6th December 1898
My dear Kathleen,
Thank you very much for your good wishes for my birthday & your share of the book, & also please convey my thanks to Ethel & give her my love. It is a very nice edition of my dear old friend George Herbert & I have already enjoyed reading a little of his quaint sayings & poems, though I have not had time to read much of it yet. I am looking forward very much to getting you both home again & besides the pleasure of seeing, May & I will be very glad of a little assistance in household matters, & especially with little Babs, she is a sweet little thing now, but oh! She is tiring, for she will insist on being on her feet as much as possible, but cannot stand or walk alone. I shall be glad when she can walk now, for she is so heavy to carry, though no doubt by that time, she will get into all sorts of mischief as soon as one’s head is turned for a minute. She has never crashed but gets about in a sitting position now like May used to do. I had some nice birthday presents, Father gave me a very sweet umbrella, it has a silver handle and the stick is metal instead of wood, so that it is very slight & can be rolled up very small, I think you must have my old one, it is in a fair condition & very much better than the one you have at school now. Then Auntie Polly & Auntie Fanny sent me each a sovereign, which I have some intention of spending on a new dining room table cloth, & Mrs Nightingale gave me a pair of vases. I had seven birthday letters. I had a visit from Lucy last Saturday, she has left Bournemouth & is going to be married before Christmas, she was delighted with Baby who was quite good with her, though she does not generally like strangers. I hope the play went off well today & that you all enjoyed it. May & I think of going to Mrs Robarts’ Literary meeting next Tuesday afternoon, it is to be a miscellaneous programme, Father will not go this time. He has gone up to Evesham tonight to give an address to the National Conservative League. You will be very sorry to hear that the Malcolms are in financial difficulties & I expect he will have to go bankrupt. I fancy from what we hear that he has been foolishly extravagant, at any rate they appear to be over head & ears in debt. I must leave off now, with much love,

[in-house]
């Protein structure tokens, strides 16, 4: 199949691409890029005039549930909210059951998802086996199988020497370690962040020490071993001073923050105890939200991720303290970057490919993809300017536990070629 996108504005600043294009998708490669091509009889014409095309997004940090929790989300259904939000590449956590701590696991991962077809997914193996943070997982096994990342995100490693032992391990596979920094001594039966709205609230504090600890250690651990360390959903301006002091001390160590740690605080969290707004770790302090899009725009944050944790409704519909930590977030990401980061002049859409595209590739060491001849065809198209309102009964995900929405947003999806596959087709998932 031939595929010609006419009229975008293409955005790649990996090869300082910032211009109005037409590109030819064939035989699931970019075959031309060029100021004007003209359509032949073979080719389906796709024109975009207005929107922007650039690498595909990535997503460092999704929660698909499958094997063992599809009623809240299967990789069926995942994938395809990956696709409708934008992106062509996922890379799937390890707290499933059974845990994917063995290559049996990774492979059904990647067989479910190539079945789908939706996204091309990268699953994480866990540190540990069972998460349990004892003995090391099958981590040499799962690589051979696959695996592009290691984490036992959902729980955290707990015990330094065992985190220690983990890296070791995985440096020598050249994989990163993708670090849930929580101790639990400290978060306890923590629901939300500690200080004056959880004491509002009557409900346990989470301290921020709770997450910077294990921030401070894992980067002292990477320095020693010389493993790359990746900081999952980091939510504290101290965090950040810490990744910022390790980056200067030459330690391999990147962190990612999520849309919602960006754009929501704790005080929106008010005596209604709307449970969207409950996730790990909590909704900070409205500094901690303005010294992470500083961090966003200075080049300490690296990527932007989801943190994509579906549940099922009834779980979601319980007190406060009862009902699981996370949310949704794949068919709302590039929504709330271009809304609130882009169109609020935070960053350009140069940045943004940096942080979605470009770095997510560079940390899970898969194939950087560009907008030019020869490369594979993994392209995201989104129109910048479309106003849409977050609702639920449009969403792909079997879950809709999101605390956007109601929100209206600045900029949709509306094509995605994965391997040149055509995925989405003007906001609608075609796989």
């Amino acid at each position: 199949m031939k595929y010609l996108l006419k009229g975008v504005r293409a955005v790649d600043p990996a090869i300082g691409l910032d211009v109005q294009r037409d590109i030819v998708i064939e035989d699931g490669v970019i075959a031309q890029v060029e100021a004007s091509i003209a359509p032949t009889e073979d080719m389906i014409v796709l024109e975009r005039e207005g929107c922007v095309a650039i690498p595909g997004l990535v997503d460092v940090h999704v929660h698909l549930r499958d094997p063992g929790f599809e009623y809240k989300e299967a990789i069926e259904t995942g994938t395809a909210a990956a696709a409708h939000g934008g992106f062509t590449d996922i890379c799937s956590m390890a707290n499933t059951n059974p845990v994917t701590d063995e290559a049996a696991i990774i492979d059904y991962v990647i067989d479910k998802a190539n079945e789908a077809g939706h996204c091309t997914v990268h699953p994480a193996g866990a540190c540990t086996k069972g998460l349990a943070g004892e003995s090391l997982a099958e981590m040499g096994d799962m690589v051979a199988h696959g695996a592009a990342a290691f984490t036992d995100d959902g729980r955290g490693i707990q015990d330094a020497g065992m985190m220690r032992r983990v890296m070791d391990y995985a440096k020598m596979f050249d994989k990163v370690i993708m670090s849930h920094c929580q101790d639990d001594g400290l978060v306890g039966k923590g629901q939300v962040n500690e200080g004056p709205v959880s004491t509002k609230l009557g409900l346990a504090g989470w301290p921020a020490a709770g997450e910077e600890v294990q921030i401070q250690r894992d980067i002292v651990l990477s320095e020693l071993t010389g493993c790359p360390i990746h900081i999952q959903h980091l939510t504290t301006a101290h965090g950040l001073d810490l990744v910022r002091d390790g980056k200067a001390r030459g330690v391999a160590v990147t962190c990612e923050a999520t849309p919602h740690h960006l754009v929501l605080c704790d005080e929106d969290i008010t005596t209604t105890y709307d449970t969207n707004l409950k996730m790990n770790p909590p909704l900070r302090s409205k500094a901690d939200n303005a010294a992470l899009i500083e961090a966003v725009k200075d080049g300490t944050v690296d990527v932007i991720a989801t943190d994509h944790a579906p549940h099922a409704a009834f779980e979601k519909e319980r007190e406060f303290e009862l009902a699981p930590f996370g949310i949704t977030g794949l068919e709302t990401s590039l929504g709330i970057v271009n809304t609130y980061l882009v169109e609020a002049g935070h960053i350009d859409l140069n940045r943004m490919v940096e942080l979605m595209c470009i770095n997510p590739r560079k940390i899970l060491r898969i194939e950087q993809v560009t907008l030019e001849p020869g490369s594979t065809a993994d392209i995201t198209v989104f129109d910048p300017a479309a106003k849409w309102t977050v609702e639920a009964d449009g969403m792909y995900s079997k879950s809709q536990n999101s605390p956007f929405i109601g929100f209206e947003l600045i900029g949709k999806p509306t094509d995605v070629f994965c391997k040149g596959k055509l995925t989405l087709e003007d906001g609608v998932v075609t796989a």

Your loving mother
Eugénie N. Sladden
P.S. The plum puddings were boiled today. Jubilate!